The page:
Silverware: Objects for Show and Everyday Use at the Ximenez House
The Ximenez-da Vega inventory counts as a special case among the inventories to have survived from seventeenth-century Antwerp and much the same can be said of the silverware itself and where it was kept. Smaller collections of silver were generally stored in chests made of iron or iron-bound wood, or in the comptoir or office. At the Ximenez house, however, both silverware and jewelry were kept in a special strong room "above the hall of the back house." Some households, especially princely households, used attic repositories for the safekeeping of valuables. The silver stowed away in such "Gewelffcamerken" was thought to be safely beyond the reach of unauthorized persons and was protected against tarnishing when not in use. The Ximenz-da Vega inventory is unusual in that it also indicates where the silver was displayed, namely in the "large sitting room or downstairs room in the back house," which contained a "dresser of walnut wood with a set of steps of the same material." This same dresser was probably decked out with a Turkish carpet, which would have had the effect of making the silver displayed on top of it look even more precious.
The objects in the house were many and varied. Drinking vessels occupy an important place in the Ximenez-da Vega inventory, though the predominant silver objects in the household were plates, bowls, and similar objects. Metal holders for drinking glasses were also prominent; furthermore, there were a considerable variety of table utensils, such as pepper boxes and salt cellars. Especially remarkable are the two "saucieren," which must have been quite large-bellied bowls (gravy boats for the sauces used to add flavor to various dishes have existed since the Late Middle Ages, but the boat shape that eventually gave them their name did not develop until around 1700). Also notable is the large number of spoons and forks. Three "rechauffoirs," or chafing dishes for keeping food warm, clearly also belonged to the tableware. They were not uncommon in seventeenth-century Antwerp, although they may have counted as a fashionable novelty at the time. The lavabo sets used for washing hands at table would have played a largely ceremonial role; their size and weight also made them appreciated as gifts. Of the three listed in the Ximenez inventory, one was of German manufacture.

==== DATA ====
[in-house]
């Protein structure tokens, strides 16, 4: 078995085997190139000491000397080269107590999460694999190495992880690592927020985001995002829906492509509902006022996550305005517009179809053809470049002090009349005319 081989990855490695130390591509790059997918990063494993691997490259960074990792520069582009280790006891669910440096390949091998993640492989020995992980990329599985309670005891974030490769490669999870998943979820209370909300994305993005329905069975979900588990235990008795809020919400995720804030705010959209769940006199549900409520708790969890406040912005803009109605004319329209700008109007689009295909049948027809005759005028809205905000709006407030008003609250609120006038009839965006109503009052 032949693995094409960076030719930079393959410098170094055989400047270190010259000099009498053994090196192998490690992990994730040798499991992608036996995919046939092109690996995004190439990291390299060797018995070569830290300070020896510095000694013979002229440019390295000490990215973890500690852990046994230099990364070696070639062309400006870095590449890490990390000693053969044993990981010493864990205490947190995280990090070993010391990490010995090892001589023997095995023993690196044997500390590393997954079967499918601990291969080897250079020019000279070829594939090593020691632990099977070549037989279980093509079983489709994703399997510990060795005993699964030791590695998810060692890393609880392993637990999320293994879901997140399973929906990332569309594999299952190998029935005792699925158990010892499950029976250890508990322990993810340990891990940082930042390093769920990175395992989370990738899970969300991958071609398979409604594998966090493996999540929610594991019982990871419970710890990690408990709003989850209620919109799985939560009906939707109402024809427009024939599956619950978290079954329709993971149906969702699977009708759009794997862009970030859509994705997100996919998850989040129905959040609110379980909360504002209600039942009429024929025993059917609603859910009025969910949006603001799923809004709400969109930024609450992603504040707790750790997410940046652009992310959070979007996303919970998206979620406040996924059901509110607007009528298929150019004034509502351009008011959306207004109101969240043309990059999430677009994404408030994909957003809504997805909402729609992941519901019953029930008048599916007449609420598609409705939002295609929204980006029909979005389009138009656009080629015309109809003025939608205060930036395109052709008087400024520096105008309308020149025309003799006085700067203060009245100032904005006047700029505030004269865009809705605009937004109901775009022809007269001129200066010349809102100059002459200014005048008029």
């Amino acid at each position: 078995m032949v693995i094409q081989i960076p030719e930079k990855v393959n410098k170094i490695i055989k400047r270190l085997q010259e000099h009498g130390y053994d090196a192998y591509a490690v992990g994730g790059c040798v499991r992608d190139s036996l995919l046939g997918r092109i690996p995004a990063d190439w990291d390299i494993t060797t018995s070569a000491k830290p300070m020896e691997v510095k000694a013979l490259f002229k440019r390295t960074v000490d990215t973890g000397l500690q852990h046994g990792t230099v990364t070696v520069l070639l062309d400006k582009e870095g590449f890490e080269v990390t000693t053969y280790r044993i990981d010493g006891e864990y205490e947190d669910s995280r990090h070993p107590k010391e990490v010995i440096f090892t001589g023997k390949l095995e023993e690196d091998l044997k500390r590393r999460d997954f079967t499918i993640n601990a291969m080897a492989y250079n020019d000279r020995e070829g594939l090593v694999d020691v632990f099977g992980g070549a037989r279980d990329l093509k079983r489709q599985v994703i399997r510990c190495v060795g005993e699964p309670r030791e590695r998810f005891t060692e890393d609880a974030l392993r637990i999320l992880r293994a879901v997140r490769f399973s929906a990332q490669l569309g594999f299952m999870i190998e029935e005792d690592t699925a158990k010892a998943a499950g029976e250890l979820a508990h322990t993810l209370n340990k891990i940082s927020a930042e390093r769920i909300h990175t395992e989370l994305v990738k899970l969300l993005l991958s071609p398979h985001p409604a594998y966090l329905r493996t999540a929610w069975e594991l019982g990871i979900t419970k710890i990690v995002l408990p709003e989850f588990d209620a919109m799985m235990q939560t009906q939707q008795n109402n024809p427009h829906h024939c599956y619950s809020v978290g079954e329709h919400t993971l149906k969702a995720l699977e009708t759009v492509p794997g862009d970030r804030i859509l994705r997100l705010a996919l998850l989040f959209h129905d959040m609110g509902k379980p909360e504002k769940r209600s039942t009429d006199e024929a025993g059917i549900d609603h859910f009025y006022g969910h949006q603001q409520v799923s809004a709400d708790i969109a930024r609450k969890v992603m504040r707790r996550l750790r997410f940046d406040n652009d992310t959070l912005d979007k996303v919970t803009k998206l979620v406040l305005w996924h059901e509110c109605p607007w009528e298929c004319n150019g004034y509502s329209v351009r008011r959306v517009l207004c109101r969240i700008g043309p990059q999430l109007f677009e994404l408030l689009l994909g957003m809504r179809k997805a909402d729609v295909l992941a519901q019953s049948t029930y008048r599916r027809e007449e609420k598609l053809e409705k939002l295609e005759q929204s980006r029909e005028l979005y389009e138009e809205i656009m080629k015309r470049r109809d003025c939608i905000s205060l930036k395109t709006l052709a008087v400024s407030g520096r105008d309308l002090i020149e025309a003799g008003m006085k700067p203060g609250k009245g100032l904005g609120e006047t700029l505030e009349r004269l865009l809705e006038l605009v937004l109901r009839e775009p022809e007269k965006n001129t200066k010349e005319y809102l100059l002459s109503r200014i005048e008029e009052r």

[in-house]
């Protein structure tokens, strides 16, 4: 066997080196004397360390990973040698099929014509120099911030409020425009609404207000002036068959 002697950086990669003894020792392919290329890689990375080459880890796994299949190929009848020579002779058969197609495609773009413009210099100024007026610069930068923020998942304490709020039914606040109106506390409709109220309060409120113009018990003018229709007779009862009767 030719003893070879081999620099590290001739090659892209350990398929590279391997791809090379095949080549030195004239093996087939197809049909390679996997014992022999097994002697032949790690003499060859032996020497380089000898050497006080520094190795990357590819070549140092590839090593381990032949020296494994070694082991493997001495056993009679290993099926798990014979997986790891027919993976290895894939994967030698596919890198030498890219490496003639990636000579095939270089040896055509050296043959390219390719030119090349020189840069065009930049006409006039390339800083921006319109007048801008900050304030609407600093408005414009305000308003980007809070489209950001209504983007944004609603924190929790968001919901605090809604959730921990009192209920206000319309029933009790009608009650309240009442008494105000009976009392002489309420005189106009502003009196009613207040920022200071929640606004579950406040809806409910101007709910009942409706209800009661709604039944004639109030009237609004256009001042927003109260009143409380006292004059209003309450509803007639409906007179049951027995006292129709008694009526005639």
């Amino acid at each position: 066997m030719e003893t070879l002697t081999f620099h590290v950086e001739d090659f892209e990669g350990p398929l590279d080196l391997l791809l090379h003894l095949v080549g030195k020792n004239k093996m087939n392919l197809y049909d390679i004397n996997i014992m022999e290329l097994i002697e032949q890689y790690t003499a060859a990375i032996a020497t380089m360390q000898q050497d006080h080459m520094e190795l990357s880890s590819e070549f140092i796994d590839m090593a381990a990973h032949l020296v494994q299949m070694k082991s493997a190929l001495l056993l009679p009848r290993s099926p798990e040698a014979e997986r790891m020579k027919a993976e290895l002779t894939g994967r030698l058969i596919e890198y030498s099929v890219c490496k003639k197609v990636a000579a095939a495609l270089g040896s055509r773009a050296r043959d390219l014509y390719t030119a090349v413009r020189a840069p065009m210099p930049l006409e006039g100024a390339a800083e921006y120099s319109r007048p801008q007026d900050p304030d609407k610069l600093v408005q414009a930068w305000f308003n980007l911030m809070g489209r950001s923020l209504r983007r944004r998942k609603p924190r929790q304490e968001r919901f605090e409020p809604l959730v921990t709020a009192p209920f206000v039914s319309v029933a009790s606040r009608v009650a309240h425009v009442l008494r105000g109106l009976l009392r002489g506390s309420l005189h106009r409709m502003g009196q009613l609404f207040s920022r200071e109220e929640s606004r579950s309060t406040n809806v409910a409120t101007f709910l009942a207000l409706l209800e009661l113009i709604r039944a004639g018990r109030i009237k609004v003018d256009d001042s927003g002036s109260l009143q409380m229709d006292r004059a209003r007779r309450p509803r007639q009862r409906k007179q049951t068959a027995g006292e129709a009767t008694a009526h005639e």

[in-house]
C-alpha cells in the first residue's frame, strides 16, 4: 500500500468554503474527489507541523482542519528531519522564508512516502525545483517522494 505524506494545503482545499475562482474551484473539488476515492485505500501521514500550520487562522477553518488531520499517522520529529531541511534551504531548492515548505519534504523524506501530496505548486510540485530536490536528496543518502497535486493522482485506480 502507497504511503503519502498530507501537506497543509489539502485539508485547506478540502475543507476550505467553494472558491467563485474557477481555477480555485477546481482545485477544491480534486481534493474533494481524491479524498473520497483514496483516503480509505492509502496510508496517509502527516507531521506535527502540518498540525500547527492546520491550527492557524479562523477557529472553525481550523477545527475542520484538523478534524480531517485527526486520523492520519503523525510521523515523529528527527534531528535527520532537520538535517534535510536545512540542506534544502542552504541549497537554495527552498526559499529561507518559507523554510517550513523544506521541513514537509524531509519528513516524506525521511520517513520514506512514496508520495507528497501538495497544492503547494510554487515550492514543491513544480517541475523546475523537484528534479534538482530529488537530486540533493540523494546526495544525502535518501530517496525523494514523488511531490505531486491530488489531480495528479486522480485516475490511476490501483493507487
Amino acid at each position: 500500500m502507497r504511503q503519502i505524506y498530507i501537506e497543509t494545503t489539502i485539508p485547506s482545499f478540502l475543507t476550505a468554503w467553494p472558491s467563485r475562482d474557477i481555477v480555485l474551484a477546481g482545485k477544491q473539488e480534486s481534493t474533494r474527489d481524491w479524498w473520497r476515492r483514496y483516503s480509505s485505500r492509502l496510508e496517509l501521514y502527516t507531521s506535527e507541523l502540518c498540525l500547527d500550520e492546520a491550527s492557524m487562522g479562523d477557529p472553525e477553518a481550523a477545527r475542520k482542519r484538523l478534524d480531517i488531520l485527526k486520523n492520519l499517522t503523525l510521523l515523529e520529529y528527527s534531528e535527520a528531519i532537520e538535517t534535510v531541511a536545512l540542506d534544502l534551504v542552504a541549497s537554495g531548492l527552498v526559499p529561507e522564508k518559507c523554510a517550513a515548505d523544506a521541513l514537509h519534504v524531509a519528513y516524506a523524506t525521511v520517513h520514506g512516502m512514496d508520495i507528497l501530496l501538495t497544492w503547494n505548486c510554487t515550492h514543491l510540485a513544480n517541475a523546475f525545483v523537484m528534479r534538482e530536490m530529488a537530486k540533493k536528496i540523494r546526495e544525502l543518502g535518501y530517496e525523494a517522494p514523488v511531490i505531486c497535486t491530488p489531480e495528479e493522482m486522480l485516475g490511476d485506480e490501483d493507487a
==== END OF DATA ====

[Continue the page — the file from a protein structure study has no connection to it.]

One rather long entry merits closer attention since it may refer to one of the first travel dinner services, a type which in those days was still in its infancy: the entry describes a casket containing twelve spoons and forks and possibly also had room for drinking vessels, a salt cellar, carafe, and other such items. The last piece from the group of 'secular' silverware to warrant mention is a flower basket with openwork sides, most surviving examples of which from the northern Netherlands date from c. 1650-1670. Two items of 'sacred' silverware, a stoup and an incense burner, can be read as evidence of the Counter-Reformation's impact on Antwerp life.
The lavish stock of Ximenez-da Vega silverware appears to have consisted almost exclusively of objects made in Antwerp or at least in Flanders, with a few pieces of German provenance as the only exception. Astonishingly, the list of silverware does not feature any drinking vessels incorporating exotic materials, such as are found elsewhere in the inventory and appear to reflect Emmanuel Ximenez's personal interests. The silverware with a cumulative weight of about 103 kilograms consisted primarily of luxury items intended for display on the buffet and table. What shines through the entries is the early modern trend towards keeping a wide range of utensils, including sauce dishes and condiment sets, so as to make dining as convenient and pleasurable as possible; yet no less remarkable is the apparent homogeneity of the various sets of plates and cutlery. The holdings of the Ximenez-da Vega household far exceeded known comparable holdings of silverware in Antwerp in the first half of the seventeenth century.
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